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Friday, 6 August 2010

Carlos Acosta - and is there a virulent plague of design phoneys?

I've seen two of the world’s finest performers in the last three weeks.

First was Placido Domingo in Simon Boccanegra - his final performance at the Royal Opera House. Moving for me, as I first saw him in La Boheme, in 1974 when we were both much younger.

The second was Carlos Acosta at the English National Opera last night. They say he is currently the best dancer in the world today, and he really is extraordinary, partly because he incorporates street influences like break dancing in his work, partly because he seems to do almost everything except compose the music.

But trying to find out what was going on during his show was impossible because the programme was set in reversed out type which was impossible to read.

I often wonder why so many designers seem to want NOT to communicate. But not nearly as much as I marvel at how gullible the idiots who commission design are.

You don't have to be a languid aesthete to see that something is hideous, do you? Or that somebody's taking the piss on price? The Olympic games logo and mascot are good examples, which reminded me of something I just stumbled upon in my files. It’s so ludicrous as to be beyond parody, and explains why most sane people have nothing but contempt for a lot of marketing:

“The National Trust is set to roll out a new identity, created by Wolff Olins, from the beginning of next year."

(What do they mean, "roll out"? It's not a bloody carpet.)

"Wolff Olins has been working on the branding project for more than a year (you are kidding aren't you?) having been appointed following a tender process, according to a National Trust spokesman."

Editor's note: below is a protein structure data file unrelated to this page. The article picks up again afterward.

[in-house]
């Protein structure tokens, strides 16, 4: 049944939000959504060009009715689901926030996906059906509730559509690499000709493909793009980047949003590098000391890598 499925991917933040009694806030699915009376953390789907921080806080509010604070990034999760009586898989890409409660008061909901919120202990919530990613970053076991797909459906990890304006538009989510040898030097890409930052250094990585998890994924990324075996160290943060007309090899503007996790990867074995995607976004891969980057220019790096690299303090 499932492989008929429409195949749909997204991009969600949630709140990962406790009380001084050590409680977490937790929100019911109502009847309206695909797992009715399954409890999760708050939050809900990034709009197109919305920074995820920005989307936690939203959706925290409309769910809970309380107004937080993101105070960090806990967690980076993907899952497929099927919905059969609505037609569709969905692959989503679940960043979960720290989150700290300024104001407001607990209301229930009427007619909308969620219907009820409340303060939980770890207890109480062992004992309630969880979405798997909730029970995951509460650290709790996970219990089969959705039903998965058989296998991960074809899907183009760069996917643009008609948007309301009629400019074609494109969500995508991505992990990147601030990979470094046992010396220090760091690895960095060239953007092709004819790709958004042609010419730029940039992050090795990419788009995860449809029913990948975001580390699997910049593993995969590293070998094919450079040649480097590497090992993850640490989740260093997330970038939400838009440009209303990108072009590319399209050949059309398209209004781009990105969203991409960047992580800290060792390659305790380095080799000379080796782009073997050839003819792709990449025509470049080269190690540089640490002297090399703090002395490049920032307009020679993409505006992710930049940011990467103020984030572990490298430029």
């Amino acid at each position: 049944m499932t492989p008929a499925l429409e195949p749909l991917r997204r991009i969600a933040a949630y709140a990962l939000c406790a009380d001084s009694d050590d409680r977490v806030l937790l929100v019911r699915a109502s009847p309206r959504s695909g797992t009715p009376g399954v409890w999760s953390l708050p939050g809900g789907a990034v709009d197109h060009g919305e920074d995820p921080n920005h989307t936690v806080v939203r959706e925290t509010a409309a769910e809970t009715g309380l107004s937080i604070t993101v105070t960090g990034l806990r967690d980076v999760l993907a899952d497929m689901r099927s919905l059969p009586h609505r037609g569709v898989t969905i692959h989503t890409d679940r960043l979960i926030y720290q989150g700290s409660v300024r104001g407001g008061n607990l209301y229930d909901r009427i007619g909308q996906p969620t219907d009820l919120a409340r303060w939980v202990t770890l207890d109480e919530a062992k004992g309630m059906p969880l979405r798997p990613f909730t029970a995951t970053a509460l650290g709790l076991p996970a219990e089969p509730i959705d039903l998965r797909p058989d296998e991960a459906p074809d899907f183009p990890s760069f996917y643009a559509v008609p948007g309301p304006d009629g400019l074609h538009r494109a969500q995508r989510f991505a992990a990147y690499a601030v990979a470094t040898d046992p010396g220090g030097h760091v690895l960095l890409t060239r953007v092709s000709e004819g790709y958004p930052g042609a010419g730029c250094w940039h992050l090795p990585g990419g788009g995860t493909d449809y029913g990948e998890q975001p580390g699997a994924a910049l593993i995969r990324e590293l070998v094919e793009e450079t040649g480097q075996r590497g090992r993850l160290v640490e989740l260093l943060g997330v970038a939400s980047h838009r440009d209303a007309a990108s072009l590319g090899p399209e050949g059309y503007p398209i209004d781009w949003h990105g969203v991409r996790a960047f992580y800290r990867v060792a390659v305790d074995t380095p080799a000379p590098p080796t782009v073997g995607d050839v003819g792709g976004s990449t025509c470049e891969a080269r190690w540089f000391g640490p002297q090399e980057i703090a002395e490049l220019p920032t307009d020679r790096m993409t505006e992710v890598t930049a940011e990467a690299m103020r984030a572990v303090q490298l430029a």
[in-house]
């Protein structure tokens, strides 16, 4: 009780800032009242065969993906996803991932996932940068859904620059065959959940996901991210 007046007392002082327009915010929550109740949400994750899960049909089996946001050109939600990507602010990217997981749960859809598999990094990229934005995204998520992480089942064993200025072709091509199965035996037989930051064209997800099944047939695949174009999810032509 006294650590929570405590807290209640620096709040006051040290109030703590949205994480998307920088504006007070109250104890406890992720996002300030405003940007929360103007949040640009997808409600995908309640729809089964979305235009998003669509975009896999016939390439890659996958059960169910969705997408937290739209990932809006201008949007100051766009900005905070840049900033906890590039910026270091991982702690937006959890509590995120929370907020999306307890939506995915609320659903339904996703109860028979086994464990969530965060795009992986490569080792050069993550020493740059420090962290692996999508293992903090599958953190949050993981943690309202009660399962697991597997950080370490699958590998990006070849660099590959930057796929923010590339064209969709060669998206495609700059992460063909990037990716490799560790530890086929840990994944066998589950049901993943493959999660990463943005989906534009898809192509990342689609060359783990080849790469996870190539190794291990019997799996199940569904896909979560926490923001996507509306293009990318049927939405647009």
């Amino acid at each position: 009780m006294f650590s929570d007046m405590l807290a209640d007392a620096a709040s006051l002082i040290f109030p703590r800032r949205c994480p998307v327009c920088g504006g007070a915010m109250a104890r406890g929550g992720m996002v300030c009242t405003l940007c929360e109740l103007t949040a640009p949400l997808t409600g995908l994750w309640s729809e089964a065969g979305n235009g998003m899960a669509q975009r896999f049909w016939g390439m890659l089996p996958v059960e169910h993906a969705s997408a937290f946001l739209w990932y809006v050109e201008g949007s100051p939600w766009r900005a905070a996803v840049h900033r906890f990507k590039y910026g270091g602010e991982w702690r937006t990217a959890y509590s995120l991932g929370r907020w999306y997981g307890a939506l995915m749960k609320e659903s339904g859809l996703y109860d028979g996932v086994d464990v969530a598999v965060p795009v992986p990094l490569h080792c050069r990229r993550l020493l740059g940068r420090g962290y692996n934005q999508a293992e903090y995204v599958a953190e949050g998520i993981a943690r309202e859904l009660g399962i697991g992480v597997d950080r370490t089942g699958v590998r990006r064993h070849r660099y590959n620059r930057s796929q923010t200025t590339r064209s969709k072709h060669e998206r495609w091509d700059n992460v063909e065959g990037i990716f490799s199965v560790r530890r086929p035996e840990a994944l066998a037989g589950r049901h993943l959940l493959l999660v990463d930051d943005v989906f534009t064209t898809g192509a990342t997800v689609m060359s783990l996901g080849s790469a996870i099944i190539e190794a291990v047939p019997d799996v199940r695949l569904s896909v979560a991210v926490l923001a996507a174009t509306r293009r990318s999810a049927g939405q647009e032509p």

(What is the tender process? Seeing who can trot out the greatest volume of pretentious jargon? Buy the best dinners? Bestow smacking kisses on the most arses? All three?)

"The consultancy also worked on the National Trust’s last major branding project, in the 1990s."

(Did they get it wrong? Has the country undergone a mysterious change in 15 years?)

The spokesman says, ‘Following research about the perception of the National Trust, we’ve decided to refresh the identity.’

(Refresh? Was it wilting in the heat of global warming?)

He adds, ‘The main change is that the oak leaf symbol will be bigger, bolder and brighter. They’re fairly subtle changes, but we hope they will make the identity fresher'. The new branding will go into use for the first time in January 2010, blah blah, crap, drivel, horseshit, etc."

How much did this year’s work cost, one wonders? How could it have taken more than ten minutes on the back of a beer mat? To give a starting point for estimates, the thieves at Wolff Olins charged £400,000 for their massive Olympics piss-take.

But those who pay to be National Trust members can be sure the new logo will pay off. You can imagine the scene, can’t you?

“I see the National Trust’s oak leaf is a millimeter longer, Hermione. Fuck your idea of going down the pub this afternoon – let’s go and see Stonehenge.”

One of my heroes is James Lees-Milne who did so much to make the National Trust successful and wrote some of the finest diaries ever written. He lamented how the bureaucrats were taking over. He must be spinning in his grave.

Don't give the bastards a penny until they stop this corporate onanism.

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